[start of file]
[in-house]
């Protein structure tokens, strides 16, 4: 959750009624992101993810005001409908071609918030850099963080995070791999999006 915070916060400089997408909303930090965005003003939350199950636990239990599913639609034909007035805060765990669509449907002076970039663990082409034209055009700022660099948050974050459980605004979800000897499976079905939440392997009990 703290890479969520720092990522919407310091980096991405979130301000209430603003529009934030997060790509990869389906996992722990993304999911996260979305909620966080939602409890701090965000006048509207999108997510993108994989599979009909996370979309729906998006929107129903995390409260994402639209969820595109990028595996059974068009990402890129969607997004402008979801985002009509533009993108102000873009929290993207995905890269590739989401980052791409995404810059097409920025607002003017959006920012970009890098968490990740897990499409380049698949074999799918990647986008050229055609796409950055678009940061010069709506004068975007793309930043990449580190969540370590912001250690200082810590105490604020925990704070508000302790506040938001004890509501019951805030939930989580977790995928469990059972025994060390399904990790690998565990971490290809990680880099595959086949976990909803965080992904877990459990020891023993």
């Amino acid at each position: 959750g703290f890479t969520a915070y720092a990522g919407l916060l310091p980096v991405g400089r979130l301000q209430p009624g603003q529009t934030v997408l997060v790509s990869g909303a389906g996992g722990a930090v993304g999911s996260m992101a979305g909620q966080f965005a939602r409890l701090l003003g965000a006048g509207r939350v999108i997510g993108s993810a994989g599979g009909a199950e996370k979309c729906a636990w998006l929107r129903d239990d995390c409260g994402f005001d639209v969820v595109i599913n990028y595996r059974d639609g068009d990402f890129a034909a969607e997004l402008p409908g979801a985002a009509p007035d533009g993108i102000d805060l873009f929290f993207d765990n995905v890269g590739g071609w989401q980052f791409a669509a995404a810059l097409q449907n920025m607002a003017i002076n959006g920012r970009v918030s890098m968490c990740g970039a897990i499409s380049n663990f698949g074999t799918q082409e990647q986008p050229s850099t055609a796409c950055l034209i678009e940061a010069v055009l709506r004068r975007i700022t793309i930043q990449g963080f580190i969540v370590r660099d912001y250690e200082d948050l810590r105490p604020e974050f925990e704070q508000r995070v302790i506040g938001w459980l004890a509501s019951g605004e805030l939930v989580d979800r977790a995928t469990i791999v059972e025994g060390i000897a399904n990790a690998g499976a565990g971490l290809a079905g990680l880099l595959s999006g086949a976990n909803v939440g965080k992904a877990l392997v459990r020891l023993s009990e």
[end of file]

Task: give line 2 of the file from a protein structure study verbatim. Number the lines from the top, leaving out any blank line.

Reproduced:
């Protein structure tokens, strides 16, 4: 959750009624992101993810005001409908071609918030850099963080995070791999999006 915070916060400089997408909303930090965005003003939350199950636990239990599913639609034909007035805060765990669509449907002076970039663990082409034209055009700022660099948050974050459980605004979800000897499976079905939440392997009990 703290890479969520720092990522919407310091980096991405979130301000209430603003529009934030997060790509990869389906996992722990993304999911996260979305909620966080939602409890701090965000006048509207999108997510993108994989599979009909996370979309729906998006929107129903995390409260994402639209969820595109990028595996059974068009990402890129969607997004402008979801985002009509533009993108102000873009929290993207995905890269590739989401980052791409995404810059097409920025607002003017959006920012970009890098968490990740897990499409380049698949074999799918990647986008050229055609796409950055678009940061010069709506004068975007793309930043990449580190969540370590912001250690200082810590105490604020925990704070508000302790506040938001004890509501019951805030939930989580977790995928469990059972025994060390399904990790690998565990971490290809990680880099595959086949976990909803965080992904877990459990020891023993």